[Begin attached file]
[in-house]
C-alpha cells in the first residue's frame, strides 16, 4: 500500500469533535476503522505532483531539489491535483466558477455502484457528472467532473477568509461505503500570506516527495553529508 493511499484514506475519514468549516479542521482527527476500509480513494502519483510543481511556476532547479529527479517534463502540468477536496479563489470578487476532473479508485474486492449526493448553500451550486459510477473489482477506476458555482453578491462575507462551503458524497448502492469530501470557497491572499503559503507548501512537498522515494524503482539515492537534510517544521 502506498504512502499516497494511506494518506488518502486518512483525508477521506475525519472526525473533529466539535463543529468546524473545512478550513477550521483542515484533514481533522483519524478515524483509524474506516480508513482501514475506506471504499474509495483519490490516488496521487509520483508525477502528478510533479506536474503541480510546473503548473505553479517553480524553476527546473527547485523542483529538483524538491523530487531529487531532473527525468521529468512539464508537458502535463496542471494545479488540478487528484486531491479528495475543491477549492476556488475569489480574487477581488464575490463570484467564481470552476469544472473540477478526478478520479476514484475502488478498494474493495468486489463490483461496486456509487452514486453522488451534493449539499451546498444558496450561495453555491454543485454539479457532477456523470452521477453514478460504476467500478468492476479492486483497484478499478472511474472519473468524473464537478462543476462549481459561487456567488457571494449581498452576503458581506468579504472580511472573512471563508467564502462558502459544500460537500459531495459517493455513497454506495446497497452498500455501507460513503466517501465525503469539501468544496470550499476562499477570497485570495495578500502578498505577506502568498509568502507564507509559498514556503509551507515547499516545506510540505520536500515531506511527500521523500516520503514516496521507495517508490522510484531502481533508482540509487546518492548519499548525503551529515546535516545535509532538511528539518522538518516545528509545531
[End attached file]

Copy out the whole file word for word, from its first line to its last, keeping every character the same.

[in-house]
C-alpha cells in the first residue's frame, strides 16, 4: 500500500469533535476503522505532483531539489491535483466558477455502484457528472467532473477568509461505503500570506516527495553529508 493511499484514506475519514468549516479542521482527527476500509480513494502519483510543481511556476532547479529527479517534463502540468477536496479563489470578487476532473479508485474486492449526493448553500451550486459510477473489482477506476458555482453578491462575507462551503458524497448502492469530501470557497491572499503559503507548501512537498522515494524503482539515492537534510517544521 502506498504512502499516497494511506494518506488518502486518512483525508477521506475525519472526525473533529466539535463543529468546524473545512478550513477550521483542515484533514481533522483519524478515524483509524474506516480508513482501514475506506471504499474509495483519490490516488496521487509520483508525477502528478510533479506536474503541480510546473503548473505553479517553480524553476527546473527547485523542483529538483524538491523530487531529487531532473527525468521529468512539464508537458502535463496542471494545479488540478487528484486531491479528495475543491477549492476556488475569489480574487477581488464575490463570484467564481470552476469544472473540477478526478478520479476514484475502488478498494474493495468486489463490483461496486456509487452514486453522488451534493449539499451546498444558496450561495453555491454543485454539479457532477456523470452521477453514478460504476467500478468492476479492486483497484478499478472511474472519473468524473464537478462543476462549481459561487456567488457571494449581498452576503458581506468579504472580511472573512471563508467564502462558502459544500460537500459531495459517493455513497454506495446497497452498500455501507460513503466517501465525503469539501468544496470550499476562499477570497485570495495578500502578498505577506502568498509568502507564507509559498514556503509551507515547499516545506510540505520536500515531506511527500521523500516520503514516496521507495517508490522510484531502481533508482540509487546518492548519499548525503551529515546535516545535509532538511528539518522538518516545528509545531